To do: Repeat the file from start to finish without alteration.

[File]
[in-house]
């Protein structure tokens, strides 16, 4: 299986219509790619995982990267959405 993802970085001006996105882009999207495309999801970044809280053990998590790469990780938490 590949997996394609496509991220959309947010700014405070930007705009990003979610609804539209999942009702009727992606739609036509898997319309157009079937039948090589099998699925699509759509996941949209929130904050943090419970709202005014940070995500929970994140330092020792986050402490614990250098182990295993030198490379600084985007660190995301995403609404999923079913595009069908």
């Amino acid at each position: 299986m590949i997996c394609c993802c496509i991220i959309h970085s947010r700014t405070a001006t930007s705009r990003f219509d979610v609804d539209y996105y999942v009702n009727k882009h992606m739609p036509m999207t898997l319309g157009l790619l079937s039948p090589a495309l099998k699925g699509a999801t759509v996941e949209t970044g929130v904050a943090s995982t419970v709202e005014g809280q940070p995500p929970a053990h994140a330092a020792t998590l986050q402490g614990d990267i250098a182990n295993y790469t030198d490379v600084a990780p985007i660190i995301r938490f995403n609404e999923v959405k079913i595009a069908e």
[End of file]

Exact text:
[in-house]
């Protein structure tokens, strides 16, 4: 299986219509790619995982990267959405 993802970085001006996105882009999207495309999801970044809280053990998590790469990780938490 590949997996394609496509991220959309947010700014405070930007705009990003979610609804539209999942009702009727992606739609036509898997319309157009079937039948090589099998699925699509759509996941949209929130904050943090419970709202005014940070995500929970994140330092020792986050402490614990250098182990295993030198490379600084985007660190995301995403609404999923079913595009069908």
């Amino acid at each position: 299986m590949i997996c394609c993802c496509i991220i959309h970085s947010r700014t405070a001006t930007s705009r990003f219509d979610v609804d539209y996105y999942v009702n009727k882009h992606m739609p036509m999207t898997l319309g157009l790619l079937s039948p090589a495309l099998k699925g699509a999801t759509v996941e949209t970044g929130v904050a943090s995982t419970v709202e005014g809280q940070p995500p929970a053990h994140a330092a020792t998590l986050q402490g614990d990267i250098a182990n295993y790469t030198d490379v600084a990780p985007i660190i995301r938490f995403n609404e999923v959405k079913i595009a069908e």